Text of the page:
An important aspect of trial procedure, often overlooked in teaching about mock trials, is the courtroom decorum of the team. The following hints are intended to help mock trial participants understand some of the nuances of proper courtroom behavior:
It is extremely important to be polite and show courtesy towards the judge. The role of the judge in mock trials is to preside (make rulings on the procedures and objections) and to evaluate the performance of each participant. Students should remember that this role is the most important one in the courtroom, and act accordingly. Refer to the judge as "Your Honor." Accept any decision of the judge gracefully and politely, even if it is not in your favor.
Courtroom etiquette also requires that you act courteously toward the opposing team before, during, and after the trial. Be sure to shake hands and congratulate the other team on their performance. Any name-calling, derogatory comments, or threatened or actual physical will not be tolerated and is grounds for immediate dismissal of the team from the current competition and future competitions.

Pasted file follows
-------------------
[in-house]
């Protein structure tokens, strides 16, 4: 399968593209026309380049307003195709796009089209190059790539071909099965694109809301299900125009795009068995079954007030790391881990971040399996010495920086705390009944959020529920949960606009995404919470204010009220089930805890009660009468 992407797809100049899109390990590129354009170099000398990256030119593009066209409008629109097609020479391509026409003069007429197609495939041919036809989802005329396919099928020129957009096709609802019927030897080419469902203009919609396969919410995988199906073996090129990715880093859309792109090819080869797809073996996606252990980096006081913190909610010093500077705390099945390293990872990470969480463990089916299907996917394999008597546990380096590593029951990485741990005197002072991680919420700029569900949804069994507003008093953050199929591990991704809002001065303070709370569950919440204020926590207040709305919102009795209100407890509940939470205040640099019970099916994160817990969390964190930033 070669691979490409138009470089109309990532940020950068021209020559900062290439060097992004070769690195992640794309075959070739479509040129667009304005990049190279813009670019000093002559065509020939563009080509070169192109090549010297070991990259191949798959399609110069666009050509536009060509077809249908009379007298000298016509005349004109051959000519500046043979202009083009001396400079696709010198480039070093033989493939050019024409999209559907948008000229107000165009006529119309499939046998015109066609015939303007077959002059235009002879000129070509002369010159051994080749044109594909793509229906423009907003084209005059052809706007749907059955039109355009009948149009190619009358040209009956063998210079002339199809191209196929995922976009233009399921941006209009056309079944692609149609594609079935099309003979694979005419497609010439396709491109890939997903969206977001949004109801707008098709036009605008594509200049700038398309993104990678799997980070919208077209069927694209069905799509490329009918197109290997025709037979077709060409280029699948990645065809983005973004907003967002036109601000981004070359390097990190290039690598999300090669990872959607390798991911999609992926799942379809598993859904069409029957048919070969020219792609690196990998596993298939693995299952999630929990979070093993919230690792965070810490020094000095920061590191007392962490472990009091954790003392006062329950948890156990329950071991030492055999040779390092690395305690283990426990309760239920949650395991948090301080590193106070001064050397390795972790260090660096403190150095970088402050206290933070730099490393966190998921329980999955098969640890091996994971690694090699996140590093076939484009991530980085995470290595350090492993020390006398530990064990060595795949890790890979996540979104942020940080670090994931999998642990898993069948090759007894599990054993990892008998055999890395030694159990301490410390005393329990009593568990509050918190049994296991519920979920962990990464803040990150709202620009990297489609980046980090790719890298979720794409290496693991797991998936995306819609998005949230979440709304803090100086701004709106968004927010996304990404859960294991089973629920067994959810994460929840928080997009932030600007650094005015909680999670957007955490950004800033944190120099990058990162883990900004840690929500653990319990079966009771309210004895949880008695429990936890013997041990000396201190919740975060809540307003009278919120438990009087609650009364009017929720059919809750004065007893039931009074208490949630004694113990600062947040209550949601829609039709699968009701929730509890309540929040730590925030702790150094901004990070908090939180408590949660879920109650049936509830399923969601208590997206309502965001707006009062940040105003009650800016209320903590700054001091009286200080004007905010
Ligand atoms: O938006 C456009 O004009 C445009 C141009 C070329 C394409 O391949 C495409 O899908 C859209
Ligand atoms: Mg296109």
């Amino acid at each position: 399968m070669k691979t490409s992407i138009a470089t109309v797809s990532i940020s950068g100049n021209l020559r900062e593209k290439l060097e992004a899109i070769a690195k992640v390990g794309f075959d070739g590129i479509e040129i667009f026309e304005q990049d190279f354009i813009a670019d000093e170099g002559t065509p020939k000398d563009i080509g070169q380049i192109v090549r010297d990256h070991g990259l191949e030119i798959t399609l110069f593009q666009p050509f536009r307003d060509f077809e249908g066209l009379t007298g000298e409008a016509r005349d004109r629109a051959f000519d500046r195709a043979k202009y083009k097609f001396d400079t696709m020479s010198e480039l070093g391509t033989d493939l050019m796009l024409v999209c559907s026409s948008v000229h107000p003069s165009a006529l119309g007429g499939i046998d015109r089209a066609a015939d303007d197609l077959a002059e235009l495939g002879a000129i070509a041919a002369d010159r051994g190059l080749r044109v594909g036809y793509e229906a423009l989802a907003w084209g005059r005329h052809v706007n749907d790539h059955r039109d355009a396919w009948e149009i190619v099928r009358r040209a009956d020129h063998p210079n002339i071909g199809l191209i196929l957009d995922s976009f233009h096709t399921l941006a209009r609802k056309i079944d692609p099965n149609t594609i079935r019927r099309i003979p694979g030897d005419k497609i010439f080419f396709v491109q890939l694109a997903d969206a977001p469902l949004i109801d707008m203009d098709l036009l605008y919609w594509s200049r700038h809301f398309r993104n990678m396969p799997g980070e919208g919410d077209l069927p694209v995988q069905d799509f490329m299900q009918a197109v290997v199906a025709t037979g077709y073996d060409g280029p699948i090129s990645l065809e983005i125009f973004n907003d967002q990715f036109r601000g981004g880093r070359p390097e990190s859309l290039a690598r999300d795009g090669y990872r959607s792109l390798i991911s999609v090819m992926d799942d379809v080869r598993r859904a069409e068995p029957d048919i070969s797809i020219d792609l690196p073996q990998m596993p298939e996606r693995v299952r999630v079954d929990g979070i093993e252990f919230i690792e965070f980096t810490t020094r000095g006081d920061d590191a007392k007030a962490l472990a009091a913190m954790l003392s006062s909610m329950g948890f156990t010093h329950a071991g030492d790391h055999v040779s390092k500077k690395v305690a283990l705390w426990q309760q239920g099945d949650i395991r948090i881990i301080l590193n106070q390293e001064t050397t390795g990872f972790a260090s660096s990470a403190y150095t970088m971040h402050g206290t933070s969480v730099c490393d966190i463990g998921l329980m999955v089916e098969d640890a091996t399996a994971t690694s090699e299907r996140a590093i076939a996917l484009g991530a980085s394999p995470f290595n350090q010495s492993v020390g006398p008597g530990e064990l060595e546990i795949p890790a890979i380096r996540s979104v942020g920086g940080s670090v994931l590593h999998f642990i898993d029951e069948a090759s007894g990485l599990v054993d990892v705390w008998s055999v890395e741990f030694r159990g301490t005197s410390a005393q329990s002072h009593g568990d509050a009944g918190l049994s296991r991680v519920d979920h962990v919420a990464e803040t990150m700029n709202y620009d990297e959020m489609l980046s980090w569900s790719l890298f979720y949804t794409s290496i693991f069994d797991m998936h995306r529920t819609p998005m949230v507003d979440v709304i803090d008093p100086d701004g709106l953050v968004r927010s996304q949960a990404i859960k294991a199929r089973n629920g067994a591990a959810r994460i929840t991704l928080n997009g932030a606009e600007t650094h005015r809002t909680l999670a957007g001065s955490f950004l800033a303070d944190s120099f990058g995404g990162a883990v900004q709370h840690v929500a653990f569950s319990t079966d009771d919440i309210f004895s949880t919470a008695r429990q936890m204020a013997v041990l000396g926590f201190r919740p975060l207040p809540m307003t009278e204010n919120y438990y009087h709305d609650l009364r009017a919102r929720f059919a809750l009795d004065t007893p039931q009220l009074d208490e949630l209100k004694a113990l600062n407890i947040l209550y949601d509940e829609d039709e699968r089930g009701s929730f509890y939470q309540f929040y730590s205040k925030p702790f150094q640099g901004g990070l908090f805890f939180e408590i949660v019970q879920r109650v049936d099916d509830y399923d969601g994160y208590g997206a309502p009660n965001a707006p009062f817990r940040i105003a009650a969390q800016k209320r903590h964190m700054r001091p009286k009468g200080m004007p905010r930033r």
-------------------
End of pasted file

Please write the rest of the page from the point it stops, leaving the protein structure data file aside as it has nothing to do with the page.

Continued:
Be prepared to deal with the unpredictable, should something arise for which you are totally unprepared. If you are concerned that the rules may be violated, ask for a bench conference and be prepared to explain your concern. Always maintain your composure, even if you feel that the trial is not going as you planned or is not going like another trial you just recently participated in. Each judge may rule differently on similar objections, request for admission of exhibits, etc. so you should be prepared for the unexpected. Your ability to “move on” from a particular ruling is part of the trial process.
Emotions are not banned from the courtroom, however they must be controlled emotions. It is okay (and may indeed even be part of your strategy) to be appropriately angry, indignant, puzzled, etc., but uncontrolled outbursts or wild theatrics are frowned upon by judges and may harm your case.
Be sure to dress appropriately and remember to avoid wearing a hat or eating (including gum chewing) while in the courtroom.